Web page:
If one doesn't understand the complete biology of disease, aiming at one target requires praying for no collateral damage. - Greg Bennett, CBCD
Rochester, NY (PRWEB) October 20, 2013
The failure of Ariad Pharmaceutical’s leukemia drug, Iclusig is no surprise to the CBCD. If top management at Ariad, and/or their investors, had turned to the CBCD, the Center would have told them that the chance of completing a successful clinical trial was almost zero.
What’s the argument? The productivity crisis in pharmaceutical R&D.
Iclusig was designed to target one specific molecule. However, like every drug, it impacts more than the specific molecule it was designed to target. When a drug impacts the ‘other’ molecules, it causes adverse reactions, or side effects. This was clearly the case in the development of Iclusig because in this case, some of the ‘other’ molecules were actually known.
As the author of an article published in February, 2013 in the formulary management journal P & T wrote, “The primary target (of Iclusig) is Bcr-Abl, an abnormal tyrosine kinase that is expressed in CML and Ph+ ALL (2).” If one carefully notes, however, the drug also “selectively blocks other tyrosine kinases, including FLT3, RET, KIT, and the members of the fibroblast growth factor receptor (FGFR) and platelet-derived growth factor (PDGFR) families (2).”
What kind of adverse reactions resulted from Iclusig’s impact on the ‘other’ molecules?
The answer is frightening. “Serious and fatal cases of arterial thrombosis (the formulation of a blood clot) and liver injury have occurred during treatment… cardiovascular, cerebrovascular, and peripheral vascular thrombosis, including fatal myocardial infarction (MI) (heart attack) and stroke have occurred in treated patients (2).”
In fact, because of these dangerous adverse reactions, “Ariad Pharmaceuticals Inc. abruptly terminated a pivotal clinical trial of its leukemia drug … a move that raised new safety questions and sent the company’s shares plunging more than 40 percent (1).”
Inclusig is another example of the failed “Single Target” paradigm, which is argued to be the underlying cause of the productivity crisis in pharmaceutical R&D. This paradigm is explained in a paper published on March, 2012 in the medical journal Nature Reviews. The paper said that “Much of the pharmaceutical industry's R&D is now based on the idea that high-affinity binding to a single biological target linked to a disease will lead to medical benefit in humans. Indeed, drug-like small molecules tend to bind promiscuously, and this sometimes turns out to have an important role in their efficacy as well as their so-called off-target effects. Targets are parts of complex networks leading to unpredictable effects, and biological systems show a high degree of redundancy, which could blunt the effects of highly targeted drugs (3).”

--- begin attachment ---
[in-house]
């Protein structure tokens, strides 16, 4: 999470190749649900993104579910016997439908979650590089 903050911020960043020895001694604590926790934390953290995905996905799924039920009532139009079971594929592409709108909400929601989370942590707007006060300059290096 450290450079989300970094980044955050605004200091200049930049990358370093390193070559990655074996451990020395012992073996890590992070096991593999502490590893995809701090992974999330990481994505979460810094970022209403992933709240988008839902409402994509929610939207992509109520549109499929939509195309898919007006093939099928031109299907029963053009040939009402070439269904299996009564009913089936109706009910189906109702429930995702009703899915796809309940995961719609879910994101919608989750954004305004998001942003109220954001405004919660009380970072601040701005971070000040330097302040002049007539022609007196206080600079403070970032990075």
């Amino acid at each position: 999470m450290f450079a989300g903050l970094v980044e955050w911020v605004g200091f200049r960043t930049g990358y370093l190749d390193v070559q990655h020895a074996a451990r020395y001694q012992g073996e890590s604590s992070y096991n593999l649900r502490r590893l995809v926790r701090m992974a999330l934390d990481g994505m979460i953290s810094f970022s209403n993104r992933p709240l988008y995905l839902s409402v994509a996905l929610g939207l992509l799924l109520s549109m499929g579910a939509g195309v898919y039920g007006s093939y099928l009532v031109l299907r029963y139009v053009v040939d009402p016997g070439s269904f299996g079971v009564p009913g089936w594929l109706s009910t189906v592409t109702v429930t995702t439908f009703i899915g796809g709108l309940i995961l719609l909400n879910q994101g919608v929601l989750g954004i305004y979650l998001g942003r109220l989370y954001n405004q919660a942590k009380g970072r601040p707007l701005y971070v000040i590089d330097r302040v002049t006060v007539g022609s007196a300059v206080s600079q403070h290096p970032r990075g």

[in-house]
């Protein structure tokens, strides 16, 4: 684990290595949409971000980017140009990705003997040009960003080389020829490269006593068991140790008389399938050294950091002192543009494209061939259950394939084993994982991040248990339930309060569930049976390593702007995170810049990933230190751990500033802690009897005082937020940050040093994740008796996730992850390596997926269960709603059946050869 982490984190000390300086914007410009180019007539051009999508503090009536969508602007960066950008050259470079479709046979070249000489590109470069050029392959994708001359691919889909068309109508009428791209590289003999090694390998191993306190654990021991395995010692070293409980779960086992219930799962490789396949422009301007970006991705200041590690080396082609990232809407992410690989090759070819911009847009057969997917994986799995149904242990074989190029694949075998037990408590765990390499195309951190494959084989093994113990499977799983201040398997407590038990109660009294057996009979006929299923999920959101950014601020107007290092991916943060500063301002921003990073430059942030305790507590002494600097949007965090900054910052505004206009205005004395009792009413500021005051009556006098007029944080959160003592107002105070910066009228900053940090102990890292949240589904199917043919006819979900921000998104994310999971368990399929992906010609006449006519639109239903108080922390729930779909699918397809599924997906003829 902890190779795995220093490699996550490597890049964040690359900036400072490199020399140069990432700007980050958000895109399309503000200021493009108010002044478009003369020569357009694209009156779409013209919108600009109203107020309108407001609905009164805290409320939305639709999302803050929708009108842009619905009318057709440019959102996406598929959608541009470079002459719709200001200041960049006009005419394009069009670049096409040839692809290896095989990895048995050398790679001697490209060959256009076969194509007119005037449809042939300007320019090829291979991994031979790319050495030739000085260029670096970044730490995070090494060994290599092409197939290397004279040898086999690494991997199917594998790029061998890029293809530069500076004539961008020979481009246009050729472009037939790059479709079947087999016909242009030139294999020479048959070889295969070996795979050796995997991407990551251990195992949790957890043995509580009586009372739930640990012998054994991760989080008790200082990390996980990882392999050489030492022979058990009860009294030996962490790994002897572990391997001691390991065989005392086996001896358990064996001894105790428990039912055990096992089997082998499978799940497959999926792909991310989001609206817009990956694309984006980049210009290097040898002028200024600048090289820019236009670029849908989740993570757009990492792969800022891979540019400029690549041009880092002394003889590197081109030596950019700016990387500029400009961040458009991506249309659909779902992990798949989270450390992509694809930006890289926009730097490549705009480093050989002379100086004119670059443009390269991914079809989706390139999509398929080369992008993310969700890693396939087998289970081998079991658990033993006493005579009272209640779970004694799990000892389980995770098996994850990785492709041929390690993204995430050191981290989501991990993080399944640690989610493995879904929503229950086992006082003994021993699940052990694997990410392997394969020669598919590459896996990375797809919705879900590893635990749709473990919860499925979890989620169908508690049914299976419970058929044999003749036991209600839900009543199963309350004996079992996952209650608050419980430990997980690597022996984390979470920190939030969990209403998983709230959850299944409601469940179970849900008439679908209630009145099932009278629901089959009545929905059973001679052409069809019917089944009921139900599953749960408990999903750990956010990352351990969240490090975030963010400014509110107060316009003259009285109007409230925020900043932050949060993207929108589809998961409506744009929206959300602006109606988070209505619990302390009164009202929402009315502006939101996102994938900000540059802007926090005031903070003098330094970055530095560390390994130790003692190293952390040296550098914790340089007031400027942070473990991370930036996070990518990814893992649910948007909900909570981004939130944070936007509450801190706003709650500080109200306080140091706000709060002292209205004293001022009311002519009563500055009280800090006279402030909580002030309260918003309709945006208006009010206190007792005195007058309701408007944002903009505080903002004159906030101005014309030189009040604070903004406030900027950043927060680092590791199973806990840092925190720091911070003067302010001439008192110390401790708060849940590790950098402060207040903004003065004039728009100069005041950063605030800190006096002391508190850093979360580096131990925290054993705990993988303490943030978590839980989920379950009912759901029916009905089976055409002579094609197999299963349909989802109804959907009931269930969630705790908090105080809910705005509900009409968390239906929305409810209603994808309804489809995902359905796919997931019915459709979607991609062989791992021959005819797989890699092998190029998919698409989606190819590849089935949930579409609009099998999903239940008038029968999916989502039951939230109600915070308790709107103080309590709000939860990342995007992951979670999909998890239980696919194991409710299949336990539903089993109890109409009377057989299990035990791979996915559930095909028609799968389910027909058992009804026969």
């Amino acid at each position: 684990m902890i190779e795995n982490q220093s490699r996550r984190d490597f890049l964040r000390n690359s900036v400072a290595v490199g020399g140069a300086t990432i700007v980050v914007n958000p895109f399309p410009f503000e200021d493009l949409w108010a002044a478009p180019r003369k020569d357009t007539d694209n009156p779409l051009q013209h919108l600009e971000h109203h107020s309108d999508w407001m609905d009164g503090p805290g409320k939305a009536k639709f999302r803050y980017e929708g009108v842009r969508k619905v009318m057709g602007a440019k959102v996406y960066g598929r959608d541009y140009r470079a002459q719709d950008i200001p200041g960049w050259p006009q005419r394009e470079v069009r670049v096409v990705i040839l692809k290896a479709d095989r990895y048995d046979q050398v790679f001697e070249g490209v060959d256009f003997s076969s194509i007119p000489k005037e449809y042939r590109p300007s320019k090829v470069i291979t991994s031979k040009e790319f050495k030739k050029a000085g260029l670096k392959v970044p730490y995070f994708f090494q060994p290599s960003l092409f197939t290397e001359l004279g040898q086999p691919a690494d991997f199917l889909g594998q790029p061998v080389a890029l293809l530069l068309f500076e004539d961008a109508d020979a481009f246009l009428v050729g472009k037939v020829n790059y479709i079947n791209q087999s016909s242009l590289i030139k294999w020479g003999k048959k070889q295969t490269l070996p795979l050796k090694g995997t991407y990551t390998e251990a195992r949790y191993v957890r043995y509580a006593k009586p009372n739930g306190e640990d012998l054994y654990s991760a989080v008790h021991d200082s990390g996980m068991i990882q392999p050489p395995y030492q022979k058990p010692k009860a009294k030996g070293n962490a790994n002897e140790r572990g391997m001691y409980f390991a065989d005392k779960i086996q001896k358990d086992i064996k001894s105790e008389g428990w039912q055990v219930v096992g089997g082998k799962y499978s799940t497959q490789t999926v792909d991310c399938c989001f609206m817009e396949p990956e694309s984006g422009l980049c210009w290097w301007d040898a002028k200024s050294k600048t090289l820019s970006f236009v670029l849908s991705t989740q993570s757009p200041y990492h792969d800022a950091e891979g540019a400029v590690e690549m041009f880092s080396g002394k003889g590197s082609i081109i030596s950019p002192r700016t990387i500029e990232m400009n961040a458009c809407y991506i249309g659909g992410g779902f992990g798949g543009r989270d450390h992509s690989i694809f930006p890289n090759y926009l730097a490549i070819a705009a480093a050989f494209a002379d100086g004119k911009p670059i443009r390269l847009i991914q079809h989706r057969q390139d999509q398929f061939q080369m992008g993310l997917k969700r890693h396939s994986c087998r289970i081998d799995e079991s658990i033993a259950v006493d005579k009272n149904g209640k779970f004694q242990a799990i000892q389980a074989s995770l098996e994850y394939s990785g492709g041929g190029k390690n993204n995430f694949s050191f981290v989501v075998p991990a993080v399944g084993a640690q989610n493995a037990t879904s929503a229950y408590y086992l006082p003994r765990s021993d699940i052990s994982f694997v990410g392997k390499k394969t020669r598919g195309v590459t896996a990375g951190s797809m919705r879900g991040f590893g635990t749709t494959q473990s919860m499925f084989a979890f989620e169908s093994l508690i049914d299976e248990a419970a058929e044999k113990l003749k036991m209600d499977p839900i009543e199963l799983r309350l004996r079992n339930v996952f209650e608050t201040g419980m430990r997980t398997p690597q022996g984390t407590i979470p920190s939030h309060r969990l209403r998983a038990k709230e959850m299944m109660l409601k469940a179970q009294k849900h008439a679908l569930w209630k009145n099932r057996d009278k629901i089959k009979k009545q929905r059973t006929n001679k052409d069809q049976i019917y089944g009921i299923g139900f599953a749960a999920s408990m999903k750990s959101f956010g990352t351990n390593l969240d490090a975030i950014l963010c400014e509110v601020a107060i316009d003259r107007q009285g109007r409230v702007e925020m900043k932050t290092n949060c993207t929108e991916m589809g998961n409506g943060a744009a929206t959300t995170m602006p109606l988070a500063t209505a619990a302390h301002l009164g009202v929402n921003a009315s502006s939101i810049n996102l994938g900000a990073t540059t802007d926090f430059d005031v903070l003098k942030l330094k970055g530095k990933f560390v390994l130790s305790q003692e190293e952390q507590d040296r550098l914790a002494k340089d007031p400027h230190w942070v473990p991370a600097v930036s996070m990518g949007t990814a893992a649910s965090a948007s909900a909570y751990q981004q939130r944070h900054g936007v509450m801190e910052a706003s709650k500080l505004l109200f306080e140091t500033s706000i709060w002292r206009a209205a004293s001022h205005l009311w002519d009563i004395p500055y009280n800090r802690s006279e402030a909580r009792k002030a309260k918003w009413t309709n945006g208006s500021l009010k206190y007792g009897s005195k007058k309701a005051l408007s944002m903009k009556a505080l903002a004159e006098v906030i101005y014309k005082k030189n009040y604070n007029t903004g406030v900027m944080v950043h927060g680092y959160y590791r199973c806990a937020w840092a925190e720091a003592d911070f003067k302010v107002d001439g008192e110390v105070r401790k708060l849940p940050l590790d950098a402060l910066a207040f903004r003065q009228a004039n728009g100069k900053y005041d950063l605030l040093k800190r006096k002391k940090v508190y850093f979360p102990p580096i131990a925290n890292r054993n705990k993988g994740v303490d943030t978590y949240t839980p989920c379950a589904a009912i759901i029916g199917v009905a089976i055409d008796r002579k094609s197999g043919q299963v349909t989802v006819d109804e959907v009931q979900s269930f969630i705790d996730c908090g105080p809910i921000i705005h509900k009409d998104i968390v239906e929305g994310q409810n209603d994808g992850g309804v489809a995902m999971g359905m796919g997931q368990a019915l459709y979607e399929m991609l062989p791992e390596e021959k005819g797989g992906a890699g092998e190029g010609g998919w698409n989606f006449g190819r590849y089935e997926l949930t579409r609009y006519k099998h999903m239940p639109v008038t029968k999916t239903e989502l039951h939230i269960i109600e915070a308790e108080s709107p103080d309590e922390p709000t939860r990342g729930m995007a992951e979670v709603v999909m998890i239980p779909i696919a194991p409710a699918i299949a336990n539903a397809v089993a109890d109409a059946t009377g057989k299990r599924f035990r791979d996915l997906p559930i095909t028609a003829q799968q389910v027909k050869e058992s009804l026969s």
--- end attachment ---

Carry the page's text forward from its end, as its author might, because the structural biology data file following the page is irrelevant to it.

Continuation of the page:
In simple terms, the idea that a drug binds with only one target is wishful thinking. As it turns out, every drug binds with many targets in the body, the desired one, and many others. Binding to the ‘other’ targets usually causes all the unwanted, surprising, side effects.
"If one doesn’t understand the complete biology of disease, aiming at one target requires praying for no collateral damage. Any drug that passes clinical trials under this paradigm is a miracle. But, miracles are rare, and unpredictable. Investors need to demand a change. They need to put an end to the “Single Target’ paradigm. Otherwise, a successful drug with no side effects will continue to remain elusive." - Greg Bennett, CBCD
In summary, the ‘Single Target’ paradigm pursued by the pharmaceutical industry is a failure. There is a growing need for a different approach.
The CBCD invites scientists, and investors interested in discussing such an approach to contact the Center at: info (at) CBCD (dot) net.
The Center for the Biology of Chronic Disease (CBCD, http://www.cbcd.net) is a research center recognized by the IRS as a 501(c)(3) non-for-profit organization. The mission of the CBCD is to advance the research on the biology of chronic diseases, and to accelerate the discovery of treatments.
The CBCD published the “Purple” book by Dr. Hanan Polansky. The book presents Dr. Polansky’s highly acclaimed scientific theory on the relationship between foreign DNA and the onset of chronic diseases. Dr. Polansky’s book is available as a free download from the CBCD website.